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Courtesy of Rizzoli Publishing

March 13, 2016

O’BRIEN | Kim Kardashian West: A Feminist Hero?

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Last week, the Internet exploded after Kim Kardashian West posted a (censored) nude selfie taken in a bathroom mirror, captioned “When you’re like I have nothing to wear LOL.” Kim Kardashian West has of course appeared nude or semi-nude in plenty of platforms before. But I guess something about it being a bathroom selfie, rather than an airbrushed and well-lit magazine photo, sparked such an intense reaction. What followed was a fascinating study in the policing of women’s bodies, with moral-panic-over-female-nudity and slut-shaming abound.

Besides the average run-of-the-mill Twitter outrage, the post sparked some reactions from celebrities that mostly got attention because Kim took the time to respond to them (hilariously). Piers Morgan wrote, “I know the old man’s $50 million in debt, Kim — but this is absurd. Want me to buy you some clothes?” Kim responded: “hey @piersmorgan never offer to buy a married woman clothes. thats on some ashley madison type shit #forresearch.” What was notable was not so much Morgan’s joke but the full length article in the Daily Mail he wrote after apparently taking offense to her response.

The article was called: “You’ve still got a great body Kim, but if you’re really so successful, so secure and so rich why do you still feel the need to pose nude at 35?” Morgan went on to suggest that Kim posted the photo in an act of desperation, for fear of losing the spotlight to her younger sisters — and oh, that Kim had not really posted her snappy insults to her critics herself, but that Kanye had taken control of her Twitter. The not-only-sexist-but-agist article operates under the obviously problematic assumptions that women must be insecure if they display their bodies and seek attention, that women over 30 need to let go of the spotlight because their time is clearly over and that respectability is mutually exclusive with nudity.

When people bash the Kardashians, it almost always feels sexist, because I feel like what they are really bashing is the supposedly awful, self-obsessed, social-media-addicted (female) Millennial culture that everybody loves to hate. So I almost have to admire the way they unashamedly embrace selfies, beauty tricks, vanity and more, because anything that is coded feminine is usually devalued. And I also appreciate how she’s never tried to hide just how much work it takes to look the way she does, posting frequently about all the “behind-the-scenes” elements of Hollywood beauty rather than pretending it is effortless. She popularized contouring by being open about its usefulness in manipulating your facial structure. A few weeks ago on Instagram she posted a picture of herself using her “red carpet cleavage tape trick,” and she has talked about getting laser treatments, chemical peels, botox and lots of other painful-sounding beauty treatments. You can’t say she doesn’t suffer for her art, or for her business. One of my favorite responses in the aftermath of Kim’s post was by Twitter user @TwoScooters, who wrote in response to a common criticism lobbed against Kim: “‘She’s just professionally beautiful.’ Ok but so’s the Mona Lisa, it’s worth millions, which do you think took longer to create? More work?”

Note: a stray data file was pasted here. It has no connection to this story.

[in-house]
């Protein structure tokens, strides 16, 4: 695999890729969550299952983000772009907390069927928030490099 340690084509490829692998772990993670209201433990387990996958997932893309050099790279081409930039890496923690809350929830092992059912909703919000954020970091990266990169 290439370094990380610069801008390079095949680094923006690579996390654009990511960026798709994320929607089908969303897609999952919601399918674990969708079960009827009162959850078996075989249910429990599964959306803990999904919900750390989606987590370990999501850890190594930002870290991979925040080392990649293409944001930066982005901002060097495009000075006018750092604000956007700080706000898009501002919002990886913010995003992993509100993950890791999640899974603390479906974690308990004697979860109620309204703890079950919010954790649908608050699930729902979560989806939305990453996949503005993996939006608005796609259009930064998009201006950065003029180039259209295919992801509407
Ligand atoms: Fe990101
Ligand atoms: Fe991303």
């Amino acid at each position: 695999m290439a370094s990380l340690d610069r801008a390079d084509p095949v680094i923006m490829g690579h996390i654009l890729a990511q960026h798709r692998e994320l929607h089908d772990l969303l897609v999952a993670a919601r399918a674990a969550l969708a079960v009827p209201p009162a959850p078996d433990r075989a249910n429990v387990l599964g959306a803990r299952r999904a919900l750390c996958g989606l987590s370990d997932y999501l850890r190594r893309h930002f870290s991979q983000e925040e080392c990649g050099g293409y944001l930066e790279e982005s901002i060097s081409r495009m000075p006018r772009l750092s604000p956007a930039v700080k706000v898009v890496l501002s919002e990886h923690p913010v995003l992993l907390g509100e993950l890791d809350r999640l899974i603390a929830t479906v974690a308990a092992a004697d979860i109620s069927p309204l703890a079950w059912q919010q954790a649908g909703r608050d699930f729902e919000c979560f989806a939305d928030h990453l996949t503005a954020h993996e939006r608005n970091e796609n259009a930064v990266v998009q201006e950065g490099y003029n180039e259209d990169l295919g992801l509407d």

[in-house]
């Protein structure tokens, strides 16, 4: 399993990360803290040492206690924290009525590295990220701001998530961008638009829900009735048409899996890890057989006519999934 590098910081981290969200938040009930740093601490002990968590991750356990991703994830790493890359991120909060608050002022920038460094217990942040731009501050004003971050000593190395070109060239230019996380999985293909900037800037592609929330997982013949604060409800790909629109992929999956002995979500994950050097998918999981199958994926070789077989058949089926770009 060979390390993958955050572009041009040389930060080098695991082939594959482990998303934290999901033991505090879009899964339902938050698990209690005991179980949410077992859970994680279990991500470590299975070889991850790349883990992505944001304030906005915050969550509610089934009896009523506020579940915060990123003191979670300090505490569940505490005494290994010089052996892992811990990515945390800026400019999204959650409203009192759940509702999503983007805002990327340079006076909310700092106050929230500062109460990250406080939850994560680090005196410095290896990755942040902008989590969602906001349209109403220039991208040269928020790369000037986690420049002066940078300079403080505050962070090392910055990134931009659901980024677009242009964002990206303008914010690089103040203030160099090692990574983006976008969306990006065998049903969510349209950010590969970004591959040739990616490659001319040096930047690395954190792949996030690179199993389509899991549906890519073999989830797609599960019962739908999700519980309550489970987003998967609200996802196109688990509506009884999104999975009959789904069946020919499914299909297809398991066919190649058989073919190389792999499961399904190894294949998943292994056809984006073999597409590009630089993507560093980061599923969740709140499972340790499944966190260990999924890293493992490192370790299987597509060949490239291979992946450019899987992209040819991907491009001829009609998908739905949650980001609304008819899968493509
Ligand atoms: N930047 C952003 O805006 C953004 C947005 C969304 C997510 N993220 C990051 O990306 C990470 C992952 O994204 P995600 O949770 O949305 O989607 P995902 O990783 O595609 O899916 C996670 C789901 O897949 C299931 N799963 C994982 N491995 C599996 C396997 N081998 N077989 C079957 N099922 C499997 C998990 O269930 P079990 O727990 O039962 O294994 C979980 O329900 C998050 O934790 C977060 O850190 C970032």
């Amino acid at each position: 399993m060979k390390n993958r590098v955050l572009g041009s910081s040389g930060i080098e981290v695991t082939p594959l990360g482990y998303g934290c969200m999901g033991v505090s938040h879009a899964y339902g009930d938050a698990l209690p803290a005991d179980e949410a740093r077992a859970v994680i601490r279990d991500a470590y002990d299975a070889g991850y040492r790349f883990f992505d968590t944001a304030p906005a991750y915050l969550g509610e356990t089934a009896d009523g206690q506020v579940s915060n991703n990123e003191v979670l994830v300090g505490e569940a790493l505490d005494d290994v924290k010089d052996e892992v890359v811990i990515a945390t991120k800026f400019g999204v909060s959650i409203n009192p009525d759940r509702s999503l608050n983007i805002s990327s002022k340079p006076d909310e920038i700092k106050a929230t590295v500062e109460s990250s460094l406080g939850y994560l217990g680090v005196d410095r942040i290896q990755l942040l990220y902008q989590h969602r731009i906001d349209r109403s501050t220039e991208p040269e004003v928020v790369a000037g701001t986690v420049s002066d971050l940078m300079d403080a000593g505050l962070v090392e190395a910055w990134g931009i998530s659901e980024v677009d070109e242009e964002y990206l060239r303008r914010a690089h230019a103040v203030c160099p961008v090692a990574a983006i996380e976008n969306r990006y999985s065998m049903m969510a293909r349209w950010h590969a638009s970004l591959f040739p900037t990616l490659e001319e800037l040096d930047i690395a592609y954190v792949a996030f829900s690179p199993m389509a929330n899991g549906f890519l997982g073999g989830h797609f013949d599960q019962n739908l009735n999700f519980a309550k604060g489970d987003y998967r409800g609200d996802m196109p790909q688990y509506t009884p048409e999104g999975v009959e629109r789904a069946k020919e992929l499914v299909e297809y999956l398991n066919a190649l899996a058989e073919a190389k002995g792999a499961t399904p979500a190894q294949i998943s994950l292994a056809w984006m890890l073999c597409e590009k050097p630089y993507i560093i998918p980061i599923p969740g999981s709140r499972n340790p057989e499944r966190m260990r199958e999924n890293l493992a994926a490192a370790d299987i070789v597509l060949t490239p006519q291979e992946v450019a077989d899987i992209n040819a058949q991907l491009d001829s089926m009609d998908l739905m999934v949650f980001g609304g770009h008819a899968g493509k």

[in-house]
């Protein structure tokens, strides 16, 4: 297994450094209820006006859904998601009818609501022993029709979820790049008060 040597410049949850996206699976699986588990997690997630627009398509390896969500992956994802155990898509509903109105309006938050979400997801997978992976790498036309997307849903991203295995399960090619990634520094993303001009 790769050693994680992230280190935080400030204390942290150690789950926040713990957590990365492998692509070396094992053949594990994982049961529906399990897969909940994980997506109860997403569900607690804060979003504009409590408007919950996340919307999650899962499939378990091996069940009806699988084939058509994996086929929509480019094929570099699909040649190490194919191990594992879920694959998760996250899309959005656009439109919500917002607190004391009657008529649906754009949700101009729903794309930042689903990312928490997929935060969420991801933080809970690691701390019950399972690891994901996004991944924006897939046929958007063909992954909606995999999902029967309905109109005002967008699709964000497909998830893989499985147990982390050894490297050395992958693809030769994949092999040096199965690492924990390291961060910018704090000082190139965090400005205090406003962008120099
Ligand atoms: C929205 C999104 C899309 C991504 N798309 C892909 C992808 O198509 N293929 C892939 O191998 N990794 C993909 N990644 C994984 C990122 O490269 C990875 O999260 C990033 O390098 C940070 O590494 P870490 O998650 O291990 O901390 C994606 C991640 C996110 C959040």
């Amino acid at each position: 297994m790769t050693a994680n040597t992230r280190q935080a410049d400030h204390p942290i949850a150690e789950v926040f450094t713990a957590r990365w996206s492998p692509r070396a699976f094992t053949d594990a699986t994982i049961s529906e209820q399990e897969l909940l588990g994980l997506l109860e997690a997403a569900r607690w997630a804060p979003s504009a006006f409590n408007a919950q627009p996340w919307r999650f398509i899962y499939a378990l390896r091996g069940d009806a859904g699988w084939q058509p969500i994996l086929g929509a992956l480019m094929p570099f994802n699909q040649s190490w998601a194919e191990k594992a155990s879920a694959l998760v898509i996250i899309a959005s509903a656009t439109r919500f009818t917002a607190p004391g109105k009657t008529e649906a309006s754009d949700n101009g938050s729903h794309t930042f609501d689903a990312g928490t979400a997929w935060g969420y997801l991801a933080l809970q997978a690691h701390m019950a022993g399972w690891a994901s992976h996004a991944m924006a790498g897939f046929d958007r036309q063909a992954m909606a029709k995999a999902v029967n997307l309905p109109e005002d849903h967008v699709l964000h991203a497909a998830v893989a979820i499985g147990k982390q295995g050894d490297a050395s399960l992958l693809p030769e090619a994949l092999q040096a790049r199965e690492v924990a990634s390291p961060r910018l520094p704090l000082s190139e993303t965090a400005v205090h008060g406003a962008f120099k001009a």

People who criticize the Kardashians as being desperate for attention, vapid or stupid also forget that they are, above all, a family of very hard-working entrepreneurs sitting on top of a giant female-run business empire around their brand. Sure, you can take issue with the capitalist system/unearned privilege that allowed them to get to where they are and become millionaires, but they’re really not any different than any other business moguls in that way — they just commodify their bodies in a more direct way than we are accustomed to women doing. But they have the right to do that.

I see no reason why any of the criticisms against Kim need to be gendered in nature or tied to the fact that she is a mother, predicated on antiquated ideas of how “respectable” women should act. While Kim can obviously take care of herself, Twitter harassment and abuse directed toward women is a very real issue. The aforementioned twitter user @Twoscooters, after a bunch of tweets in support of Kim, a few hours later, tweeted: “Today I’ve been called a slut, whore, stupid, bitchy, a feminazi, etc just for saying @KimKardashian is legit. I feel bad for HER mentions.”

No, sexism against Kim Kardashian West is not the most important feminist issue, by a long shot. But feminism is definitely not about policing the choices women make about how to display their own bodies. Especially at a time when revenge porn is a thing, and stealing and leaking nude images of women has such devastating power — Kim herself was a victim of this — maybe Kim Kardashian West taking back the power into her own hands by posting nude photos of herself is a feminist act.

Katie O’Brien is a senior in the College of Arts and Sciences. She can be reached at kobrien@cornellsun.com. Midnight Radio runs alternate Mondays this semester. 

3 thoughts on “O’BRIEN | Kim Kardashian West: A Feminist Hero?

    • Did you read the article? Your response sums up exactly what the author is criticizing, and you’re not bringing anything new to the conversation.

    • You’re an asshole. They’re allowed to do whatever they want with their bodies; good on them for profiting off of someone who tried to ruin Kim’s life and turning that publicity into an empire. The Kardashians are worth millions and you’re a sad man on the Internet who deliberately seeks out articles he disagrees with in order to feel something again. Your irrelevant opinion means absolutely jack shit to the Kardashians. Sorry you hate seeing women being successful, lmao.

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